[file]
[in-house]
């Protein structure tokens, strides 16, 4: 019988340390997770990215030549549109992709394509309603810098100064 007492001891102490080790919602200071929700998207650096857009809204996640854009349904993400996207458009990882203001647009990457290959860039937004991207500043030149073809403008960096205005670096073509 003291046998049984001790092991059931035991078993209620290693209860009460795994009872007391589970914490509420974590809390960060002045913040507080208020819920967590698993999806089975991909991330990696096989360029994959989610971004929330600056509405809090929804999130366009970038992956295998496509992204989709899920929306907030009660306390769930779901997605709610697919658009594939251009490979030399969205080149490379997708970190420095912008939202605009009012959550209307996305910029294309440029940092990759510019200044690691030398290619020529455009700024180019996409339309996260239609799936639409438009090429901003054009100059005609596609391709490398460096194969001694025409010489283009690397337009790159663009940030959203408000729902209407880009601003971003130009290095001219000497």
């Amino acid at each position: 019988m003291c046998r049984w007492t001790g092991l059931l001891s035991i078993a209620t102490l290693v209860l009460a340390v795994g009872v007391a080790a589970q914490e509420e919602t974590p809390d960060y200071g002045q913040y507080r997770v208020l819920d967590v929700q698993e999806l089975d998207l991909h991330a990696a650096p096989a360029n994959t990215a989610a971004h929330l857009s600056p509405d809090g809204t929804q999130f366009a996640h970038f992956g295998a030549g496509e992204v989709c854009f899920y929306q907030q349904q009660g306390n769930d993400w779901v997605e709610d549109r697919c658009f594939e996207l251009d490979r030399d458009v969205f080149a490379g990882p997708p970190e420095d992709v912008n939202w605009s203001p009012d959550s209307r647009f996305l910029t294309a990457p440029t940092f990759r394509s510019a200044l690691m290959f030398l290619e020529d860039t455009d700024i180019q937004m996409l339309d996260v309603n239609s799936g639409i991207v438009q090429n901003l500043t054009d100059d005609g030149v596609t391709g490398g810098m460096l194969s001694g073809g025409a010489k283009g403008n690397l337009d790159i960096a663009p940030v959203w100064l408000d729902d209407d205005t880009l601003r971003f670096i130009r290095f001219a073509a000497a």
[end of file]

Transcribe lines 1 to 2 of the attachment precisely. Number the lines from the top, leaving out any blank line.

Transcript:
[in-house]
């Protein structure tokens, strides 16, 4: 019988340390997770990215030549549109992709394509309603810098100064 007492001891102490080790919602200071929700998207650096857009809204996640854009349904993400996207458009990882203001647009990457290959860039937004991207500043030149073809403008960096205005670096073509 003291046998049984001790092991059931035991078993209620290693209860009460795994009872007391589970914490509420974590809390960060002045913040507080208020819920967590698993999806089975991909991330990696096989360029994959989610971004929330600056509405809090929804999130366009970038992956295998496509992204989709899920929306907030009660306390769930779901997605709610697919658009594939251009490979030399969205080149490379997708970190420095912008939202605009009012959550209307996305910029294309440029940092990759510019200044690691030398290619020529455009700024180019996409339309996260239609799936639409438009090429901003054009100059005609596609391709490398460096194969001694025409010489283009690397337009790159663009940030959203408000729902209407880009601003971003130009290095001219000497």